Don’t eat half-cooked chicken, raw eggs: Delhi govt advisory on bird flu
Don’t eat half-cooked chicken and raw eggs, the Delhi government advised people on Monday as six more bird deaths were reported in the national capital, taking the avian influenza toll to 64 in a week.delhi Updated: Oct 25, 2016 01:29 IST
Don’t eat half-cooked chicken and raw eggs, the Delhi government advised people on Monday as six more bird deaths were reported in the national capital, taking the avian influenza toll to 64 in a week.
The government issued an 11-point health advisory after a meeting with officials at the forefront of the city’s fight against the bird flu outbreak. Tests revealed the H5N8 virus, believed to be less virulent for humans, is killing the birds, but strict measures are being considered to prevent people from catching the disease.
“We ask people to avoid direct contact with bird secretions and carcasses,” development minister Gopal Rai said on Monday.
“Eat cooked meat. Do not consume uncooked or half-cooked chicken or half-boiled or half-fried eggs. Though H5N8 virus is not harmful to humans, precautions will help keep it at bay.”
Though the virus is destroyed during the cooking process, there are chances of people getting infected during handling of infected poultry.
The minister’s advice came barely two days after he called chicken safe to eat. The government has not considered banning the sale of poultry in the city, but is monitoring wholesale markets strictly.
“Four bird deaths have been reported from a new site, a pond near Shakti Sthal and Raj Ghat. Tomorrow, I will visit the place,” Rai said.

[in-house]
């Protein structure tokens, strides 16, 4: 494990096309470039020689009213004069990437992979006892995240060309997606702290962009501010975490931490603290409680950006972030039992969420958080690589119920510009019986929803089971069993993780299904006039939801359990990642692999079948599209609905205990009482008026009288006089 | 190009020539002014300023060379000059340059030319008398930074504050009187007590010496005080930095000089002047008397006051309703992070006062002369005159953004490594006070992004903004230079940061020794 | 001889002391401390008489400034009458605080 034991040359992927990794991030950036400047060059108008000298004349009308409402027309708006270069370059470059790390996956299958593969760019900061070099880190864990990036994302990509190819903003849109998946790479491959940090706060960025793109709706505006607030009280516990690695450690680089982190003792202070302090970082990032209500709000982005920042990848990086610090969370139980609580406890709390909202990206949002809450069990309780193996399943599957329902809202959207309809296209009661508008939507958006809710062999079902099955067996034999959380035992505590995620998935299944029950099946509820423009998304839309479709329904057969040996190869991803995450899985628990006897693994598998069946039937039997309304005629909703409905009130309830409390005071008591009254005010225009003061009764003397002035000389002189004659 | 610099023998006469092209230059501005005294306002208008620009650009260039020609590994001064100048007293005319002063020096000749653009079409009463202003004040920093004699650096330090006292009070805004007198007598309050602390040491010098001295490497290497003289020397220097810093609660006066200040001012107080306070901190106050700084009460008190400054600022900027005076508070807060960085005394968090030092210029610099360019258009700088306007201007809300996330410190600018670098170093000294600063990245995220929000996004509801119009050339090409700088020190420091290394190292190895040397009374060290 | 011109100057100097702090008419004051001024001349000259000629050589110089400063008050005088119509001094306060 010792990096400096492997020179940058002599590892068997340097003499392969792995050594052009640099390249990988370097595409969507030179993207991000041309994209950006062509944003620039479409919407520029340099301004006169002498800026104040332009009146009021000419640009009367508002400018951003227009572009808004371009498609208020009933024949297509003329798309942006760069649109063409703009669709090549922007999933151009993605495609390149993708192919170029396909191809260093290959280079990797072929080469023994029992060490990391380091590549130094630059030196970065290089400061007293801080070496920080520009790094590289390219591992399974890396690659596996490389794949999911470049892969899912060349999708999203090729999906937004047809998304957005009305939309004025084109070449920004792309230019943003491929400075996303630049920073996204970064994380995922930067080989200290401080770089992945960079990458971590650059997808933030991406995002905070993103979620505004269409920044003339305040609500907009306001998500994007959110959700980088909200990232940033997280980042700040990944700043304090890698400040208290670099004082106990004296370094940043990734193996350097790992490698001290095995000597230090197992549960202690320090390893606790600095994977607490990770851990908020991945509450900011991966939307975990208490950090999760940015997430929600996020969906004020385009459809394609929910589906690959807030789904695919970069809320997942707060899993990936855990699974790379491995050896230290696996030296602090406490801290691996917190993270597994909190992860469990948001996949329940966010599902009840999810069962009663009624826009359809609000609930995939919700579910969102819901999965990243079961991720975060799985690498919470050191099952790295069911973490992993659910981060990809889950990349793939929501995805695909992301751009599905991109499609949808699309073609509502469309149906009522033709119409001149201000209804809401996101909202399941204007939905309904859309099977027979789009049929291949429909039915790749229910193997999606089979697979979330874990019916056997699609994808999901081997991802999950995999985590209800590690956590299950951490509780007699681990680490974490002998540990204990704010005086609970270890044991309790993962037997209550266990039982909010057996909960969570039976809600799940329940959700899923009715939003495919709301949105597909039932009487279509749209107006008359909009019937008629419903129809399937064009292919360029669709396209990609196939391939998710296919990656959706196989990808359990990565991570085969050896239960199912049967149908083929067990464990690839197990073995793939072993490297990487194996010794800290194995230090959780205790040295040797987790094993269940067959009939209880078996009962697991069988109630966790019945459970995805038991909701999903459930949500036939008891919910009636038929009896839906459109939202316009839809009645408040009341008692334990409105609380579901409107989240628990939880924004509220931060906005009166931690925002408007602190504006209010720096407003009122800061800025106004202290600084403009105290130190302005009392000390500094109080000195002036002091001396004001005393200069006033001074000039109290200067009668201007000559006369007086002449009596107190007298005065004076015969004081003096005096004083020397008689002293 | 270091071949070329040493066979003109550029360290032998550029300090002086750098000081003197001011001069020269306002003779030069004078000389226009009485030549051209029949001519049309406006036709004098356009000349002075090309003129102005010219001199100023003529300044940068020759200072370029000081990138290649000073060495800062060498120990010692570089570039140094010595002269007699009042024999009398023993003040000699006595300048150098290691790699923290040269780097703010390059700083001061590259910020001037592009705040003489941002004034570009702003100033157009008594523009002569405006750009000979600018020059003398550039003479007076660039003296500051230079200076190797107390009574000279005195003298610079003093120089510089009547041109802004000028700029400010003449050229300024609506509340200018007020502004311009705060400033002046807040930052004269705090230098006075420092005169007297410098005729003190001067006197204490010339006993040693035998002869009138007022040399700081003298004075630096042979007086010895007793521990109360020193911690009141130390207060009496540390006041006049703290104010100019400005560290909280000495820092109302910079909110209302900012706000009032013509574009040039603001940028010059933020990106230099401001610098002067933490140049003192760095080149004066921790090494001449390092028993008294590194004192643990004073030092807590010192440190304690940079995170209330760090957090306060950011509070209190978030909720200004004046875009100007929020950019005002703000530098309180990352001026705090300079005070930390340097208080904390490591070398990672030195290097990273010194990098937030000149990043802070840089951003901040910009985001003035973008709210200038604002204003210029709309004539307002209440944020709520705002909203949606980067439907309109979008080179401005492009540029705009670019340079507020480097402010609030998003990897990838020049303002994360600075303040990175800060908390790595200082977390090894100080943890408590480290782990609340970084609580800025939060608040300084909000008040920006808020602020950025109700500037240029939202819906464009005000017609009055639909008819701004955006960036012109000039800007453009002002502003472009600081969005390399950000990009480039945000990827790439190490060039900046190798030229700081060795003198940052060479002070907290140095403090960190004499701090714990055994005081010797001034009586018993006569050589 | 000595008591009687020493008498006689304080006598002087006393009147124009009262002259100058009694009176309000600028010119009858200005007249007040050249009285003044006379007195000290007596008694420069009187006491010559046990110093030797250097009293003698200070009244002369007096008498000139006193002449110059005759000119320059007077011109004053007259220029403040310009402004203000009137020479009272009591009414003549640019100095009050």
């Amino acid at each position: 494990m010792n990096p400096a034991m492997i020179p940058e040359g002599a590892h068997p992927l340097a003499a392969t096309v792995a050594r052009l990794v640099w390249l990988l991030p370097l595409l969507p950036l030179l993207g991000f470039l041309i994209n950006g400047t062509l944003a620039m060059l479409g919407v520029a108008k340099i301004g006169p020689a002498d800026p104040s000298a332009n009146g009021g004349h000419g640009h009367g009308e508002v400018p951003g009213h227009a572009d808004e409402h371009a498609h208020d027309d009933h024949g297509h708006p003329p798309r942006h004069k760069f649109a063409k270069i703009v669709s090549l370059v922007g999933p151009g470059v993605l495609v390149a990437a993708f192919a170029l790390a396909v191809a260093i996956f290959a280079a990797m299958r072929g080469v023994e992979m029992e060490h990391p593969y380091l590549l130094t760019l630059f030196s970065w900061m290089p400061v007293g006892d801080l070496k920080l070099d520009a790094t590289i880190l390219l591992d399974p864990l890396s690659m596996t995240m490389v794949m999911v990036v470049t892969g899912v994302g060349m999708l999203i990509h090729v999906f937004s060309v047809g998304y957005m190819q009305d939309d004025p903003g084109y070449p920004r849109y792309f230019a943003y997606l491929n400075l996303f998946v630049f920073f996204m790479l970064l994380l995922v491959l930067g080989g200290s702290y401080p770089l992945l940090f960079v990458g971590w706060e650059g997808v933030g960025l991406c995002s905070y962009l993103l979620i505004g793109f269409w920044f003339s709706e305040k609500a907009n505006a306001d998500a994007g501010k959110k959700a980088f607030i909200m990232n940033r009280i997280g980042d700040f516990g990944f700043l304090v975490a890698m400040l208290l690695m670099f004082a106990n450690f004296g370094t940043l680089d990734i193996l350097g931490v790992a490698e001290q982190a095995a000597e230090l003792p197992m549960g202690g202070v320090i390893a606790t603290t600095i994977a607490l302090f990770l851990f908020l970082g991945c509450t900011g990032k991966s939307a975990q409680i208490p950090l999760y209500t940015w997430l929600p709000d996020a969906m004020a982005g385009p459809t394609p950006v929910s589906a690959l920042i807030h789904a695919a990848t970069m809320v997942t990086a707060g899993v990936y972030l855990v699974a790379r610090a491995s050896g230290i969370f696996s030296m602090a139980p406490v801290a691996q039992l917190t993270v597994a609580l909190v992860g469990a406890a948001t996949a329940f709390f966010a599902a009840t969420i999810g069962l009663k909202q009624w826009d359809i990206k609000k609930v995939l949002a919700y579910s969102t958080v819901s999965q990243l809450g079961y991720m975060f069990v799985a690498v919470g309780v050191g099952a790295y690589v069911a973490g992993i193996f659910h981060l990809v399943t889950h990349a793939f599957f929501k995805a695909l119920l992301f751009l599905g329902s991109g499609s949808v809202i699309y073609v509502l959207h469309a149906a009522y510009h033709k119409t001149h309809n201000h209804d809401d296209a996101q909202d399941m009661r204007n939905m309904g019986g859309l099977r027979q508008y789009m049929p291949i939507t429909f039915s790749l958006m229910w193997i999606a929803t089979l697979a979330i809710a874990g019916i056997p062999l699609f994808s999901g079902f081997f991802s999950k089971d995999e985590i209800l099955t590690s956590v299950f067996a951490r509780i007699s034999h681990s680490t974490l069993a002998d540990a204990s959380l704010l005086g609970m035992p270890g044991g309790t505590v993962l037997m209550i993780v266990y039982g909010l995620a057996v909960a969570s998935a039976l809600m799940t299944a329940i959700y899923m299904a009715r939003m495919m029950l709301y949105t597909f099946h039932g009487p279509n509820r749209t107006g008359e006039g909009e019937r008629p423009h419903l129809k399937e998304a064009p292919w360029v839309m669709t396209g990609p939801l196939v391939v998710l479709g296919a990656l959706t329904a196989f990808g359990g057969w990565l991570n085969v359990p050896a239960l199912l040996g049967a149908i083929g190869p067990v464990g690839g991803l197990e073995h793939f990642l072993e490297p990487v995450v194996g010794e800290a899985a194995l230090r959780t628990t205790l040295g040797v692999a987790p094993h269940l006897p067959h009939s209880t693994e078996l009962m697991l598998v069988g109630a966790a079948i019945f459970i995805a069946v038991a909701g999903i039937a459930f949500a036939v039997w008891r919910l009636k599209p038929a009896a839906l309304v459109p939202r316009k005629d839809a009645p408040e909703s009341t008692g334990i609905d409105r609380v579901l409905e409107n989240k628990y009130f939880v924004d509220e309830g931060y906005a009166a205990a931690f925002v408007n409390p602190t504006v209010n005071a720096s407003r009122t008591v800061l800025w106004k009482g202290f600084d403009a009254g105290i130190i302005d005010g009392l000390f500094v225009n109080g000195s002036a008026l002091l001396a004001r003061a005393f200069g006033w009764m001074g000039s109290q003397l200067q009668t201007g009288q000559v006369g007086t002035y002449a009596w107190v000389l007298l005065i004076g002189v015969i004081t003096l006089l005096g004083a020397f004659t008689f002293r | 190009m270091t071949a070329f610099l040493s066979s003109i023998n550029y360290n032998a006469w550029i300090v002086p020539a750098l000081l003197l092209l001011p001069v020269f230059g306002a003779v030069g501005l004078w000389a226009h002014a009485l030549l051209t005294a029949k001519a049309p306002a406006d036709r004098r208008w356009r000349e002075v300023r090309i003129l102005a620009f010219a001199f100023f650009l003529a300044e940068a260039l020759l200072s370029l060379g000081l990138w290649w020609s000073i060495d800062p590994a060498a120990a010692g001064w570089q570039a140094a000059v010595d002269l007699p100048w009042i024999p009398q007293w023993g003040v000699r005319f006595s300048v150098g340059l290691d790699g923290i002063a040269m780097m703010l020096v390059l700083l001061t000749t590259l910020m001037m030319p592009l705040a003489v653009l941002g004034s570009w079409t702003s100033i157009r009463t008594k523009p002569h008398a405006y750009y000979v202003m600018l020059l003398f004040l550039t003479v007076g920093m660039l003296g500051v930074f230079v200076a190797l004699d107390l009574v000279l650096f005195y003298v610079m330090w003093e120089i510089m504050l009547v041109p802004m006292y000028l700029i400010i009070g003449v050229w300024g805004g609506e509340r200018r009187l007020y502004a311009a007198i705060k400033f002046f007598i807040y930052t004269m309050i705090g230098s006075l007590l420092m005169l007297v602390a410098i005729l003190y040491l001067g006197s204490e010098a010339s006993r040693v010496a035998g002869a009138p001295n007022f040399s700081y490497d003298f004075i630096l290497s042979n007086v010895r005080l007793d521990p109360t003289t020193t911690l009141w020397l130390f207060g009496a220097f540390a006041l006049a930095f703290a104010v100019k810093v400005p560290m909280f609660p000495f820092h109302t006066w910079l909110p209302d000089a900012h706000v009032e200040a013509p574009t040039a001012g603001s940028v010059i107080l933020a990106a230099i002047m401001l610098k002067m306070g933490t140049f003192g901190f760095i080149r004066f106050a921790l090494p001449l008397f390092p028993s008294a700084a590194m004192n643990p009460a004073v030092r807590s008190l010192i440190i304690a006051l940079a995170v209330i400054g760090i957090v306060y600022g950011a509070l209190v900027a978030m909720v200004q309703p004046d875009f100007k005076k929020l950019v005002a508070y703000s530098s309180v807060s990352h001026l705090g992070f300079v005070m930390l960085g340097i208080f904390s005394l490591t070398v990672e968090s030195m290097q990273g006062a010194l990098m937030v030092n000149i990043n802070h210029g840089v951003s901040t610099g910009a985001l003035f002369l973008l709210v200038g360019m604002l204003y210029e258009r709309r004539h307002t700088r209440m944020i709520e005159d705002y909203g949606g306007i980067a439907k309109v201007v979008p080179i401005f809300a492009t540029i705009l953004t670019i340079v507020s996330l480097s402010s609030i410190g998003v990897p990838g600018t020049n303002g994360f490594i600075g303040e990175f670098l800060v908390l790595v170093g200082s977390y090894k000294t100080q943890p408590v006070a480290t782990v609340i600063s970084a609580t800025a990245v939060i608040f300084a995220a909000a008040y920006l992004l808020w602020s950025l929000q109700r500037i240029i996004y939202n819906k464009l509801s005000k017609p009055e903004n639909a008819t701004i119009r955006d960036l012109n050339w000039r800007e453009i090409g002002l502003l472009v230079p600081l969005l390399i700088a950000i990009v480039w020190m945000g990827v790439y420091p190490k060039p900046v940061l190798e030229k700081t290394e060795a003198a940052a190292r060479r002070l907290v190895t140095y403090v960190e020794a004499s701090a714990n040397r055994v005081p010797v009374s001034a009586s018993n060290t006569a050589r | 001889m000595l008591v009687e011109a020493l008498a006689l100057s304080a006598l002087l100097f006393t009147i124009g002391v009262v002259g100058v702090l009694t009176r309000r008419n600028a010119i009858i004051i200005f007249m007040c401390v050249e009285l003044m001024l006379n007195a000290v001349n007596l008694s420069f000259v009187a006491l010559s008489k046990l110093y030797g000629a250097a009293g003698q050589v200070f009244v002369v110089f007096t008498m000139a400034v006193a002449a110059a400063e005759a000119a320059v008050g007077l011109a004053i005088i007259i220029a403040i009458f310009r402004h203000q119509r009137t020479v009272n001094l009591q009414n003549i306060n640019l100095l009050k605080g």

An avian influenza scare engulfed the city when authorities closed the zoo for public after announcing that at least 10 migratory birds have died since October 14, followed by deaths at a water body abutting the popular Deer Park in south Delhi.
A senior animal husbandry department official said officials have been asked to spray a four-foot layer of lime powder around water bodies along with sodium hypochlorite, which acts as an anti-virus.
“We did it at the Hauz Khas Deer Park and it is working. Officials are asked to put multivitamins in the bird feed,” he said.
Delhi zoo has not reported any fresh deaths. It will remain closed, though.
“Zoo employees are being tested. They have been given Tamiflu tablets and vaccination as a precaution. Experts from the National Institute of Virology in Pune visited the zoo on Monday and took samples,” an official said.
The municipal corporations have been asked to form 12 rapid response teams. These will be trained on Tuesday and deployed at vulnerable points.